TIMELINESS OF CONFERENCE
Navigating Your PATH represents a culmination of growing interest in Canada in the support and development of professional skills in graduate students, including the training provided to TAs. Several Canadian institutions participate regularly in annual higher education conferences where the efficacy of TA training is discussed, although never in enough depth. Over the past decade, there has been interest at the national level in this topic. The Canadian Association for Graduate Studies (CAGS) supported a conference on innovation in graduate education in 2005 and the Tri-Council national research agencies (NSERC, SSHRC, CIHR) together with CAGS and the Society for Teaching and Learning in Higher Education (STLHE) sponsored a gathering of academics and professionals in Ottawa in 2007 to discuss the development of professional skills in graduate students. In addition to this growing national interest in TA and graduate student development, Navigating Your PATH hopes to build on the success of 20 years of conferences in the United States that have focused on graduate teaching assistant training and the development of graduate students as “future faculty”. No such national conference focusing on the combination of TA training and skills development in graduate students has ever taken place in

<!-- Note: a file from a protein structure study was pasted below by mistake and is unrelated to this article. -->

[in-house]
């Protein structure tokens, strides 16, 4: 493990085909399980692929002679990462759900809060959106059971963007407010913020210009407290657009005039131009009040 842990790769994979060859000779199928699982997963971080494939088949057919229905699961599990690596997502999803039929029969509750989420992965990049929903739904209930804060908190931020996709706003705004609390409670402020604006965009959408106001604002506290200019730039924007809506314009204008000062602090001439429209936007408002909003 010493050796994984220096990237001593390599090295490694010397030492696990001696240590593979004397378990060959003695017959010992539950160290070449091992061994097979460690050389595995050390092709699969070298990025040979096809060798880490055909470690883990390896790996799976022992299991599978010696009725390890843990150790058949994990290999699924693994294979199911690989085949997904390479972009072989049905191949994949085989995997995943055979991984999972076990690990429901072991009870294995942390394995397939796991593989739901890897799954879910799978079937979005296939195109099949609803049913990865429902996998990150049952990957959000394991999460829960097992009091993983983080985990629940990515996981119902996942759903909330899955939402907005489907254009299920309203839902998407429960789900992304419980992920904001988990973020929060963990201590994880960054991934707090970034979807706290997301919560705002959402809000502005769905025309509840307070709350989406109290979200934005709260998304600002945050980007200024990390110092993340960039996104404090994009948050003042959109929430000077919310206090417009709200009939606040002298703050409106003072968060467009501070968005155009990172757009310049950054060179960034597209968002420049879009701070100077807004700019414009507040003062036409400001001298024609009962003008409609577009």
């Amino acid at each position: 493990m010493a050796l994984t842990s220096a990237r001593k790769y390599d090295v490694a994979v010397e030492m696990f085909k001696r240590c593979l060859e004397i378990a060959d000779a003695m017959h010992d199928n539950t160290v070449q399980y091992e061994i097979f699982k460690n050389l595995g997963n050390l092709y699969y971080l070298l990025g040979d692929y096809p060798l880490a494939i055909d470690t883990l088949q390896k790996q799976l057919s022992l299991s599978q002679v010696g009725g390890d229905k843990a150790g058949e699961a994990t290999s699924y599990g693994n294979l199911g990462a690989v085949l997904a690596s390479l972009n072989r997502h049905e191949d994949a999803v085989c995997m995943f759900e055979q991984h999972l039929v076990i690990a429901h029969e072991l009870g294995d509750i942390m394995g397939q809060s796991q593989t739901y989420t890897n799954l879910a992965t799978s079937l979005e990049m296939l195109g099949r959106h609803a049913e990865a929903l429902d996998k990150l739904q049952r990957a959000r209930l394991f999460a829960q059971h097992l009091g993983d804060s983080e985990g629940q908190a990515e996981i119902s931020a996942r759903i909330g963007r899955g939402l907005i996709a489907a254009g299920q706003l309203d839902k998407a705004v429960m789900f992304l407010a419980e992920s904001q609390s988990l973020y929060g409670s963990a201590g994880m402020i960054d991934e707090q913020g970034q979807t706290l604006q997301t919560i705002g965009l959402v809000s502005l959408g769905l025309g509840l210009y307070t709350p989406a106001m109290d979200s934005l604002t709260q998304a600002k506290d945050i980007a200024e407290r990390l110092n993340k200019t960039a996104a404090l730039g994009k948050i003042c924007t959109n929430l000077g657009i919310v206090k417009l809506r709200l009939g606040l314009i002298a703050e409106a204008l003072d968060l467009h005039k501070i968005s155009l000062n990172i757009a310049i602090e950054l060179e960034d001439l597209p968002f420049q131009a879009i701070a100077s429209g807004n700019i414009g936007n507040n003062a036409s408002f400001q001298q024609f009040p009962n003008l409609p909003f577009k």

The conference will focus on the preparation of graduate students for their professional paths, including teaching and research. A main focus of the teaching theme will be the training provided to students who take on duties as TAs. Conference participants can choose to submit a proposal for a workshop, panel, individual paper or poster presentation in any of the following four key areas (the P.A.T.H.):